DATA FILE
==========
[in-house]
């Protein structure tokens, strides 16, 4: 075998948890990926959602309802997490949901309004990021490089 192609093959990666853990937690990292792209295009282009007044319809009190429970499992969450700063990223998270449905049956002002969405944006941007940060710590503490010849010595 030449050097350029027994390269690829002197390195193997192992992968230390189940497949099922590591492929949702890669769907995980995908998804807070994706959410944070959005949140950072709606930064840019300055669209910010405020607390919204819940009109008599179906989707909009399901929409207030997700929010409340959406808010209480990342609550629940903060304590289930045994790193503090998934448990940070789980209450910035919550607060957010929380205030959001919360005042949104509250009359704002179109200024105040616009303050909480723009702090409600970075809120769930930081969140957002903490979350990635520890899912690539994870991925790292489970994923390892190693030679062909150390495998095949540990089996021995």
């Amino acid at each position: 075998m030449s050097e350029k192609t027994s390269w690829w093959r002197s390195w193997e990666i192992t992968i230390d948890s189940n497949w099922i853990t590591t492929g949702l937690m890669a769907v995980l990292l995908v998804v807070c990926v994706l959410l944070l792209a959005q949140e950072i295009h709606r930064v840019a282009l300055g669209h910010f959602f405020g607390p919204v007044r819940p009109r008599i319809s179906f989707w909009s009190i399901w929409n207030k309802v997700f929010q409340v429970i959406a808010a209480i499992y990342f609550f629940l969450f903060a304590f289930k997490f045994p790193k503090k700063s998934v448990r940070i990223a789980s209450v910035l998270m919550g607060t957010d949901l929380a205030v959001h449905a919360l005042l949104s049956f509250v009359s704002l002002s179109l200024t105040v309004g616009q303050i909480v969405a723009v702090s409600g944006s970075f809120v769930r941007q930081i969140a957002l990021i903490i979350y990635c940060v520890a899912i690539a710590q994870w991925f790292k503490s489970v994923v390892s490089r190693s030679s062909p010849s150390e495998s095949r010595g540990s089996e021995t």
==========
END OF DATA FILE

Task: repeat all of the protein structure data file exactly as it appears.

[in-house]
């Protein structure tokens, strides 16, 4: 075998948890990926959602309802997490949901309004990021490089 192609093959990666853990937690990292792209295009282009007044319809009190429970499992969450700063990223998270449905049956002002969405944006941007940060710590503490010849010595 030449050097350029027994390269690829002197390195193997192992992968230390189940497949099922590591492929949702890669769907995980995908998804807070994706959410944070959005949140950072709606930064840019300055669209910010405020607390919204819940009109008599179906989707909009399901929409207030997700929010409340959406808010209480990342609550629940903060304590289930045994790193503090998934448990940070789980209450910035919550607060957010929380205030959001919360005042949104509250009359704002179109200024105040616009303050909480723009702090409600970075809120769930930081969140957002903490979350990635520890899912690539994870991925790292489970994923390892190693030679062909150390495998095949540990089996021995």
């Amino acid at each position: 075998m030449s050097e350029k192609t027994s390269w690829w093959r002197s390195w193997e990666i192992t992968i230390d948890s189940n497949w099922i853990t590591t492929g949702l937690m890669a769907v995980l990292l995908v998804v807070c990926v994706l959410l944070l792209a959005q949140e950072i295009h709606r930064v840019a282009l300055g669209h910010f959602f405020g607390p919204v007044r819940p009109r008599i319809s179906f989707w909009s009190i399901w929409n207030k309802v997700f929010q409340v429970i959406a808010a209480i499992y990342f609550f629940l969450f903060a304590f289930k997490f045994p790193k503090k700063s998934v448990r940070i990223a789980s209450v910035l998270m919550g607060t957010d949901l929380a205030v959001h449905a919360l005042l949104s049956f509250v009359s704002l002002s179109l200024t105040v309004g616009q303050i909480v969405a723009v702090s409600g944006s970075f809120v769930r941007q930081i969140a957002l990021i903490i979350y990635c940060v520890a899912i690539a710590q994870w991925f790292k503490s489970v994923v390892s490089r190693s030679s062909p010849s150390e495998s095949r010595g540990s089996e021995t």